Contributor: Sarena Gerard, Senior Research Associate, GfK
Combining online and in-store shopping is a highly personal, consumer-driven experience that’s here to stay — one that predates COVID-19 but that has picked up major momentum over the last 18 months.
For many consumers, pivoting from in-store to online shopping was one survival tactic among many adopted to cope with pandemic lockdowns —and as the omnichannel trend continues to rise, many advertisers are working hard to get in front of consumers in both online and in-store environments. This is especially true in categories that have experienced strong omnichannel growth over the last year – among them clothing & fashion, household cleaning products, and packaged foods and beverages.
We know that consumer shopping behavior changed dramatically in 2020 – due to both restrictions and personal preferences. However, live events are on, places are open, and consumers are ready for it all.
The National Retail Federation revised their 2021 annual forecast and now projects that retail sales will total anywhere from $4.44 to $4.56 trillion this year. Yes, consumers are ready to shop, but where they shop, why they shop and what they buy will look different in 2021.
There have been numerous articles, studies and surveys on shift in consumer shopping preferences and behavior. While percentages for each survey may have varied, there was one consistent finding – Americans have increased their use of online transactions. The implication of this behavioral shift is not just limited to retail but also to banking – 27% of consumers agree that banks will be more flexible over the next two years.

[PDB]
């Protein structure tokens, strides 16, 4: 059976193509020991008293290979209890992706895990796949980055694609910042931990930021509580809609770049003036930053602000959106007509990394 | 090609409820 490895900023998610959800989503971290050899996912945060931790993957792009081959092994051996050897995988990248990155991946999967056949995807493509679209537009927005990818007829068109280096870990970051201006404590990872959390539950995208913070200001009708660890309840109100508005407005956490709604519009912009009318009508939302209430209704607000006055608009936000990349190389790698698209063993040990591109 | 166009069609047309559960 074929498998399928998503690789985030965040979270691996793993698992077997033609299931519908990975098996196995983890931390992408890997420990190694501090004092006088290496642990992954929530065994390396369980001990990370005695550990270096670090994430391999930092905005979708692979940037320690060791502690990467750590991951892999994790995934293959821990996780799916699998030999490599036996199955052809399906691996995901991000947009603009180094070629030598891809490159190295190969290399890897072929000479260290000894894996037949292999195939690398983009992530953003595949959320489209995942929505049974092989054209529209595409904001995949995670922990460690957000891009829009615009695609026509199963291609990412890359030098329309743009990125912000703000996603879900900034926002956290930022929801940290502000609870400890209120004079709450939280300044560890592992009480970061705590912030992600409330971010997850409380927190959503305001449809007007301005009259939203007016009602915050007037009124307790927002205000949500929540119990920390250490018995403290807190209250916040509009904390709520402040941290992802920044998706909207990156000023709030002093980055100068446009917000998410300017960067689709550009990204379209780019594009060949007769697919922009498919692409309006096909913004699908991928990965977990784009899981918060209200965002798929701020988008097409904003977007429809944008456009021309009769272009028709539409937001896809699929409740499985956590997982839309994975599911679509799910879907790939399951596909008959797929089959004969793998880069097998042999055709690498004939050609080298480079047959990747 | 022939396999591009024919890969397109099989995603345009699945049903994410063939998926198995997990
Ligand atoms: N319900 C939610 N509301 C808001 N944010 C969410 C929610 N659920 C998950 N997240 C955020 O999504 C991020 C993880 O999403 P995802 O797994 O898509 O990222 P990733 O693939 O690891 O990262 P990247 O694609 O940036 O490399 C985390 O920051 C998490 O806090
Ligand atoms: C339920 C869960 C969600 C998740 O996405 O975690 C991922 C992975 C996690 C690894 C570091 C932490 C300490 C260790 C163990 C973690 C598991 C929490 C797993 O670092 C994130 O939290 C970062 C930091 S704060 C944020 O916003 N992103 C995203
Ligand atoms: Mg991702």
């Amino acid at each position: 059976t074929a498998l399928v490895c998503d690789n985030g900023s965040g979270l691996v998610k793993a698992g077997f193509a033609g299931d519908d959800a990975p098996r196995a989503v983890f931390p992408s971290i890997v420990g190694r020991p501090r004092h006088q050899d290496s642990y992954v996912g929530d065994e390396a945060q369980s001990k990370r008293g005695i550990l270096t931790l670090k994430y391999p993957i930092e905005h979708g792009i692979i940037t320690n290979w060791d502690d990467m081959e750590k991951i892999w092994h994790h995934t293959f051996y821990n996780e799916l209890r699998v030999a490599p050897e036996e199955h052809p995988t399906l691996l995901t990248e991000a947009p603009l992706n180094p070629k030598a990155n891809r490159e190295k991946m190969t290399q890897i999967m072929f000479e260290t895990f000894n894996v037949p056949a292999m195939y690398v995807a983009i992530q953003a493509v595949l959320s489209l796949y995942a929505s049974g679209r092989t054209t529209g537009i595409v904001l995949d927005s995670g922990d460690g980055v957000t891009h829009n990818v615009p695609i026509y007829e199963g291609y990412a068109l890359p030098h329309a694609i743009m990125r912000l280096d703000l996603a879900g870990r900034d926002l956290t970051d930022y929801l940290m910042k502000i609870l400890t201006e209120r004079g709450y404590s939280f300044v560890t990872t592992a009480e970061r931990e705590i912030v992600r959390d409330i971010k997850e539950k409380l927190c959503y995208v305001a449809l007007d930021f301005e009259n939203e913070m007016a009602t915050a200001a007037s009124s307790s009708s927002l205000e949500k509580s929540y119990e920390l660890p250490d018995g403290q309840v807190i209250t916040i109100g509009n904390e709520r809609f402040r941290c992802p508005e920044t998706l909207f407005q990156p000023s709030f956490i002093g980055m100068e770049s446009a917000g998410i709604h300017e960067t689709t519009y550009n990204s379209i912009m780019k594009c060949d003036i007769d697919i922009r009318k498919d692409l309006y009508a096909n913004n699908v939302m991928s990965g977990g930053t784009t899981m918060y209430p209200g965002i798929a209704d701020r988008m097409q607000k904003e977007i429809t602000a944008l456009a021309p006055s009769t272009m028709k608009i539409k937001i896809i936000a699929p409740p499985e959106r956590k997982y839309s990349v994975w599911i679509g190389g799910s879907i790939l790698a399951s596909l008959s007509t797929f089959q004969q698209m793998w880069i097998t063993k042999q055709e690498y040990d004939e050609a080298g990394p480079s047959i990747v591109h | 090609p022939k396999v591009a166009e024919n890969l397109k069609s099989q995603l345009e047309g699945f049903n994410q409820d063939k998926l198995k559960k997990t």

Having just come off a long summer holiday weekend, parents of children across the U.S. are prepping for, or have already begun, back-to-school shopping. If you think it is too soon, think again. According to the National Retail Federation (NRF), 61% of consumers typically plan their back-to-school shopping around retail sales events like Fourth of July.
The role that vehicles play in the lives of consumers has shifted, and while they were once considered solely as a means of transportation, they quickly became a place to escape or for “me” time.
Supply chain issues for the auto industry – from vehicles to microchip shortages – are impacting the industry. However, while these issues might be considered a hinderance to sales, the opposite is true. According to a Kelly Blue Book (KBB) survey, 87% of consumers are aware that these issues are impacting both domestic and imported vehicles.
Throughout 2020, Americans across the country developed new pastimes. Some became DIYers, chefs, linguists, hikers and more. Others added to their household and became pet parents.
As people found themselves having to shelter in place, many decided to take the opportunity to add to their household by bringing in furry, feathered or aquatic companions. According to VitusVet data published by the American Veterinary Medical Association, the average new pets and pet owners per practice per week spiked by July 2020 – the highest since July 2018.